I wrote that not reading one post from other people, and realised, after the comment box said"look slike you already said that"(huh!,haha), wow, so many of us are dying to see some piks raw, letting the camera do its job, glad Im not alone here......dont get me wrong the piks are awsome, the post production wrecks them a little.

  • Gabe November 24, 2009 07:47 pm

    Love the piks, but would love them more if they were'nt so touched up with photoshop or light room, what ever happend using the camera for great results instead post production....let it all hang out natural, I miss that...fancy editing...whateva!!!!!

  • mrsrobinson November 23, 2009 08:33 am

    I ready somewhere that when HDR is done properly and truly, you don't even realize it's HDR. So I guess it's sad that when people think HDR, all they think of is the in your face versions. Anyway, I like the shots compositionally even if they are overprocessed.

  • Deb November 23, 2009 06:43 am

    More wide angle discussion please. How much correction for curvature in horizontal and vertical lines is done post-production? And of course, a different image results when a 10mm image is cropped to the same image as the same shot taken with a 100mm lens or a 50mm lens for that matter. It would be fun to see some side by side examples of the differences. Tell us about post-production work done on some of these really great examples.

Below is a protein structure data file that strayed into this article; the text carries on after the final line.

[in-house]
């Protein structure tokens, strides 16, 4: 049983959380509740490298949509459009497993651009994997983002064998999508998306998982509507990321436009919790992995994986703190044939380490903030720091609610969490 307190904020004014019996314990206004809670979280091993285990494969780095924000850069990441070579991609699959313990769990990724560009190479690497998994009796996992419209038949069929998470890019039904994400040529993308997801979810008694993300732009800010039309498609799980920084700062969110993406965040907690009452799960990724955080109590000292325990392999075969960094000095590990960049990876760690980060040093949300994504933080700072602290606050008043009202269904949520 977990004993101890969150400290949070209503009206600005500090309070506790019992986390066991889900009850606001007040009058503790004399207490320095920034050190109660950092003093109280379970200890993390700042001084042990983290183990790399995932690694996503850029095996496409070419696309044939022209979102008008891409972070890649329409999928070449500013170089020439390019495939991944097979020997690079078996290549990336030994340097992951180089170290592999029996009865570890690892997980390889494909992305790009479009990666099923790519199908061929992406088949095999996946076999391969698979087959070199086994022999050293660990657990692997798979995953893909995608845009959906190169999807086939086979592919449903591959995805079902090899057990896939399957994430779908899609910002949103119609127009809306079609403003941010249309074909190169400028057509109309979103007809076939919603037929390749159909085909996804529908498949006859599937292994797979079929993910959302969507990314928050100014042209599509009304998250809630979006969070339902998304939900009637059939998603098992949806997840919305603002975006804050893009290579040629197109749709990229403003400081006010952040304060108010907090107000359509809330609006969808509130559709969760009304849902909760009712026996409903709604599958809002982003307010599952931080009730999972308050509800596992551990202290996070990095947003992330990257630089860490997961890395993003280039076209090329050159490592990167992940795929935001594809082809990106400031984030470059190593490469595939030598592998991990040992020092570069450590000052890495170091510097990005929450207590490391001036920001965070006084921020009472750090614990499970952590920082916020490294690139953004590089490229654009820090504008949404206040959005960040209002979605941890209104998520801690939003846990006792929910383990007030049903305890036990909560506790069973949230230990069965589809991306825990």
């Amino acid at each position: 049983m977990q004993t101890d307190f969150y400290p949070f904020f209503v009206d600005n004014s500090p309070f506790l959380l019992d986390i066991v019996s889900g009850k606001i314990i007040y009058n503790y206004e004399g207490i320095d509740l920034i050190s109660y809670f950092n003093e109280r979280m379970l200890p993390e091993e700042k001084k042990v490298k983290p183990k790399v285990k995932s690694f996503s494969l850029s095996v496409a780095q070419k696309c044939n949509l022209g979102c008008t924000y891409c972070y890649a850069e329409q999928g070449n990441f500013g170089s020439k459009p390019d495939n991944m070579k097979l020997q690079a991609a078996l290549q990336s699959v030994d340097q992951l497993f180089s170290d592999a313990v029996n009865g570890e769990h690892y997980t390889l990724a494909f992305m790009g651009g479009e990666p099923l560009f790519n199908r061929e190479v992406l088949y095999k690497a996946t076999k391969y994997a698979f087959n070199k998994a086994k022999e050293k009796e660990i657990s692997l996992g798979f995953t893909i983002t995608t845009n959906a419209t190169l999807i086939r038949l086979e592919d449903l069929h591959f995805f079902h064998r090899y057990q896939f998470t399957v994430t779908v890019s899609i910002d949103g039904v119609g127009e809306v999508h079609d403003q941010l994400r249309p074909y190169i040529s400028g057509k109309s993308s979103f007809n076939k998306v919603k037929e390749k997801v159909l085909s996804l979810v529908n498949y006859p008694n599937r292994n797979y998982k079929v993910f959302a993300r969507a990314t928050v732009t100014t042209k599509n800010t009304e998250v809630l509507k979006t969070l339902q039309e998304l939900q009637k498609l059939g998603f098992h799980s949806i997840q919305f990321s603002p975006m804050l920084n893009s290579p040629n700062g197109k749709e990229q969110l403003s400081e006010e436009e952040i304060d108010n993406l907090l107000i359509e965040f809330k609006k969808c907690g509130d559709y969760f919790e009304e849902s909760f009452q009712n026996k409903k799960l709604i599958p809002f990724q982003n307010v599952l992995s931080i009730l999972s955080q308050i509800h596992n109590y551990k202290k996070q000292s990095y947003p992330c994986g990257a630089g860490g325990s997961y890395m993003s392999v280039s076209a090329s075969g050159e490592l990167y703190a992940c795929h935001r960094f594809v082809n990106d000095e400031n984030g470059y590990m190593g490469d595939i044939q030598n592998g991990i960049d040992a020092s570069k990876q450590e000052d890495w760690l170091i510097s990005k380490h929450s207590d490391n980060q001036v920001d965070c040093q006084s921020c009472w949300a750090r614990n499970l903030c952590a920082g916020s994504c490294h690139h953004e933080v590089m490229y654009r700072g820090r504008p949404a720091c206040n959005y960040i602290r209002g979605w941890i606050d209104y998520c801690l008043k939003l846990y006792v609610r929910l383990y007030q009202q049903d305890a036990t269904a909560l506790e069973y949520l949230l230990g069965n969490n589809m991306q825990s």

• Anna November 22, 2009 10:28 pm

    Poor poor post.

    Confuses all beginers when it comes to the meaning of zoom and wide angle/zoom.

    And the HDR are downright ugly!! Horrible! Nasty, hurts my eyes!

  • rod fermin November 22, 2009 05:20 pm

    i guess it's every photographer's desire that the deeper it is, the better! There's more for us if we once again visit the wide, wide angle lenses!!!

  • Mool33 November 22, 2009 11:20 am

    I personally like the HDR look in all of these photos it has so much more creativity and takes the photos beyond just a scenery shot capturing what’s around. These city shots that are edited give a real creepy feel an abnormal and different look which says so much more to me, from an environmental greenie perspective or the feeling when I moved to the capital city from my small town in the outback. These photos captured that feeling for me. If you don’t like digital then don’t be a hypocrite and still use digital cameras.. go back to film. But if you are going to use digital why not enjoy and play with everything it has to offer. There is no less creativity or artistry in some one that can do it in post maybe that doesn’t make them a photographer in the classical sense but it still requires vision, knowledge, time, patience and love.. the essence of any artistic piece.

  • DeeCajun November 22, 2009 04:52 am

    In my opinion what is the object of photography?

    To come out with a nice photo.